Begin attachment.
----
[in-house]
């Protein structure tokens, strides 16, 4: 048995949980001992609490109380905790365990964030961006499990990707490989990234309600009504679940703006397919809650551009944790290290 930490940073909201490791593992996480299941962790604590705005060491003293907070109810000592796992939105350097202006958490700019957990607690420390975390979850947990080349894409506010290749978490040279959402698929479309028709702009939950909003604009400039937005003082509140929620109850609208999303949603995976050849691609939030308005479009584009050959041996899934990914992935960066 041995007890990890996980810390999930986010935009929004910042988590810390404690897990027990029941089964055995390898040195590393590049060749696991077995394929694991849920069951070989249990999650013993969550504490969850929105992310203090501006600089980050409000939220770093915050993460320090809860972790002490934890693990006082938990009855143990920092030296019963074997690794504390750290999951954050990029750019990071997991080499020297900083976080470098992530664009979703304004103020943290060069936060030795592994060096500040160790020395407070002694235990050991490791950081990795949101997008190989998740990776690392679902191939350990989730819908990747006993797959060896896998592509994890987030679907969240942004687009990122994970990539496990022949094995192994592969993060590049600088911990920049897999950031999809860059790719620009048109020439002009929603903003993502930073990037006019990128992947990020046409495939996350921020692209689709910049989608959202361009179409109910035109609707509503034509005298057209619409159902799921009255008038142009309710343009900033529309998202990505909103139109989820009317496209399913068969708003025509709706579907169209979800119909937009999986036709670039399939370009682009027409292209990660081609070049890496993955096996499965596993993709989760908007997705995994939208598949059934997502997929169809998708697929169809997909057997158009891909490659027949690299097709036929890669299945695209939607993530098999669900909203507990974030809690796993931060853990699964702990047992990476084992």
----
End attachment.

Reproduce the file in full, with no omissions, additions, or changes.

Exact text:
[in-house]
């Protein structure tokens, strides 16, 4: 048995949980001992609490109380905790365990964030961006499990990707490989990234309600009504679940703006397919809650551009944790290290 930490940073909201490791593992996480299941962790604590705005060491003293907070109810000592796992939105350097202006958490700019957990607690420390975390979850947990080349894409506010290749978490040279959402698929479309028709702009939950909003604009400039937005003082509140929620109850609208999303949603995976050849691609939030308005479009584009050959041996899934990914992935960066 041995007890990890996980810390999930986010935009929004910042988590810390404690897990027990029941089964055995390898040195590393590049060749696991077995394929694991849920069951070989249990999650013993969550504490969850929105992310203090501006600089980050409000939220770093915050993460320090809860972790002490934890693990006082938990009855143990920092030296019963074997690794504390750290999951954050990029750019990071997991080499020297900083976080470098992530664009979703304004103020943290060069936060030795592994060096500040160790020395407070002694235990050991490791950081990795949101997008190989998740990776690392679902191939350990989730819908990747006993797959060896896998592509994890987030679907969240942004687009990122994970990539496990022949094995192994592969993060590049600088911990920049897999950031999809860059790719620009048109020439002009929603903003993502930073990037006019990128992947990020046409495939996350921020692209689709910049989608959202361009179409109910035109609707509503034509005298057209619409159902799921009255008038142009309710343009900033529309998202990505909103139109989820009317496209399913068969708003025509709706579907169209979800119909937009999986036709670039399939370009682009027409292209990660081609070049890496993955096996499965596993993709989760908007997705995994939208598949059934997502997929169809998708697929169809997909057997158009891909490659027949690299097709036929890669299945695209939607993530098999669900909203507990974030809690796993931060853990699964702990047992990476084992």